28 June 2001
6. Similarly, TRAWINGs need to consider those links that they have to
other portions of the production process. For example, TRAWINGs FOUR
and FIVE are responsible for the vast majority of Primary phase pilot
production. These two TRAWINGs feed the pipelines of essentially four
other production operations. It is imperative that they monitor the
linkages and that both parties maintain focus on the required size of
the groups awaiting training and potential graduation or delivery
dates from the various phases.
7. In order to maintain this focus, cockpit charts may be used to
help predict delivery dates and to improve the process that delivers
the completers of a particular phase to another. A high number of
students awaiting training at a particular point might be considered
an indicator of excess output from that phase's supplier. High
inventory awaiting training is then a leading indicator of increasing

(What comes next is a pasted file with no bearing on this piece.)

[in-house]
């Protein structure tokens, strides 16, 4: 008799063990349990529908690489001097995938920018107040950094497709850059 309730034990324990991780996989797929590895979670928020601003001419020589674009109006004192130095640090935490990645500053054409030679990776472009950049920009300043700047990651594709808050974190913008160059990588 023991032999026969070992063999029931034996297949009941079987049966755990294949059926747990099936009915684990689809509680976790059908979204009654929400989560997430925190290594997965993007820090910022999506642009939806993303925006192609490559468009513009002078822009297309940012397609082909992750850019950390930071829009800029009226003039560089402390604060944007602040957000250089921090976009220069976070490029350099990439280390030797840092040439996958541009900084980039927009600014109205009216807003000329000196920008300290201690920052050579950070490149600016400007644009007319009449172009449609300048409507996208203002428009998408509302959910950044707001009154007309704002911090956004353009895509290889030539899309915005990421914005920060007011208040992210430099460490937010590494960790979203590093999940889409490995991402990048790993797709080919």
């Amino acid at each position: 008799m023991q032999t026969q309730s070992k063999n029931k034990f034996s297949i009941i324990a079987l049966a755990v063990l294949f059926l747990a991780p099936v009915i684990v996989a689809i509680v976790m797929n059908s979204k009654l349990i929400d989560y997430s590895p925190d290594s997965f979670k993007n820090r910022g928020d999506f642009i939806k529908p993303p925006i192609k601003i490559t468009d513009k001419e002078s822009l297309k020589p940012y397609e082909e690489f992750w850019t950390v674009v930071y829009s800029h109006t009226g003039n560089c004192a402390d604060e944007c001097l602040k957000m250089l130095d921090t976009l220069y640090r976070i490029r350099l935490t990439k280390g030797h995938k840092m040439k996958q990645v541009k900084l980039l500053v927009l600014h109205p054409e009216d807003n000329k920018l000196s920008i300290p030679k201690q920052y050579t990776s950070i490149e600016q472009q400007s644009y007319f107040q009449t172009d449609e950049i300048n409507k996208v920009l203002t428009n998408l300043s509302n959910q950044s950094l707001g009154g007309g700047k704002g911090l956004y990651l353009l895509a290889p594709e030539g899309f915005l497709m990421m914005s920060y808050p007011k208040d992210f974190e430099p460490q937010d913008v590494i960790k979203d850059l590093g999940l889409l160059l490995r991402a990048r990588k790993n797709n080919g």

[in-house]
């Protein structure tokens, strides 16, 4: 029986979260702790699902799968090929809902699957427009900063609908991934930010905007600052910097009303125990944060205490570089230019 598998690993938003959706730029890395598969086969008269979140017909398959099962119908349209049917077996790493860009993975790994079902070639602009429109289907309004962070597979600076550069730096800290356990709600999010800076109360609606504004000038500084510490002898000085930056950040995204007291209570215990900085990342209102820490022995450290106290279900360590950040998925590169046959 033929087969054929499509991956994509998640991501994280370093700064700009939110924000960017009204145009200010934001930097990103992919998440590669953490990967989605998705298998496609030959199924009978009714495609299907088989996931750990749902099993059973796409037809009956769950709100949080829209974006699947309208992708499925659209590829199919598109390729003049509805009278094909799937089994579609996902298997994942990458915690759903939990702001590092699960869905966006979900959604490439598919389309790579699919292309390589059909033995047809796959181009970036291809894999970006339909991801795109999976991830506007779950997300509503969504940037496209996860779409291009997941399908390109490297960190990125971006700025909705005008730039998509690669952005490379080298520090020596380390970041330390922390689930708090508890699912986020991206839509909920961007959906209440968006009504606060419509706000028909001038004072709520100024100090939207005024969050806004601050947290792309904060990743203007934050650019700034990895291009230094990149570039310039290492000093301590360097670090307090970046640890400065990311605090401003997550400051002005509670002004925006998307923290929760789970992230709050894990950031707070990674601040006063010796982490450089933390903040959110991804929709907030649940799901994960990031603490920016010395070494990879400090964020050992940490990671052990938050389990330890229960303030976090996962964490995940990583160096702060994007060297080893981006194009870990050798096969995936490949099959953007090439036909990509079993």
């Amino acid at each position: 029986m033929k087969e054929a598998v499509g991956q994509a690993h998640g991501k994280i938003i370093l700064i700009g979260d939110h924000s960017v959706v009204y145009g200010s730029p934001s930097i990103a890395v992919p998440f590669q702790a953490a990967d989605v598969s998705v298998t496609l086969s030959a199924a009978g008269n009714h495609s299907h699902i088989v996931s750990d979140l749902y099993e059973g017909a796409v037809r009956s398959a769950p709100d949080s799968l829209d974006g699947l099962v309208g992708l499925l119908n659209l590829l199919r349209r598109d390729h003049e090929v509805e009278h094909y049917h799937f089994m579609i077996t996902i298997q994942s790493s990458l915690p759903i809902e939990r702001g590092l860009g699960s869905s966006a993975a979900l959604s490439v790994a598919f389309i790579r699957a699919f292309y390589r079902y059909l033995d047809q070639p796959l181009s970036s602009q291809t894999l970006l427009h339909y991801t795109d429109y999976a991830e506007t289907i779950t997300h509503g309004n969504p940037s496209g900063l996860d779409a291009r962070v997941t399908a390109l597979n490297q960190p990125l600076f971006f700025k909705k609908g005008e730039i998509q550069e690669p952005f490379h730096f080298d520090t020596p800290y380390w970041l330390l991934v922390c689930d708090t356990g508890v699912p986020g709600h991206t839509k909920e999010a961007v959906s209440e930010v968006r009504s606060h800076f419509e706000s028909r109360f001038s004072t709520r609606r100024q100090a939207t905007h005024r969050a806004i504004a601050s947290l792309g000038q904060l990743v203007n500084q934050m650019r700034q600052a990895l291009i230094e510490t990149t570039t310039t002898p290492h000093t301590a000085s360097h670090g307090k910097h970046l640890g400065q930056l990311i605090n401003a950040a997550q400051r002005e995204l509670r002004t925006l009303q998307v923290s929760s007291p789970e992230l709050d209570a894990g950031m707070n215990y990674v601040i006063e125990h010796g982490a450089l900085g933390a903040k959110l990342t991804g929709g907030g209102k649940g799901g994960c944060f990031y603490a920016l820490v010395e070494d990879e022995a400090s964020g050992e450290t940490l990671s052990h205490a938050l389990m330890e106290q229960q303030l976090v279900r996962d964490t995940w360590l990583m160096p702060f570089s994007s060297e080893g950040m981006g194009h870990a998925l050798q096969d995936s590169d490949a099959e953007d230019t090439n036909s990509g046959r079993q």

cycle time since that student will have to wait in the queue until
they may be entered into training.
8. This linkage and focus is not a limit on a particular level of
management in establishing cockpit charts. Other than providing the
"drill down" data that the next higher level requires, TRAWINGs may
select measures that they deem appropriate to manage their functions.
These measures should then be "drilled down" to the units subordinate
9. One example of a linkage analysis follows. Using this type of
mapping approach, managers can insure that the proper linkages exist
and gain the most value from the use of cockpit charts.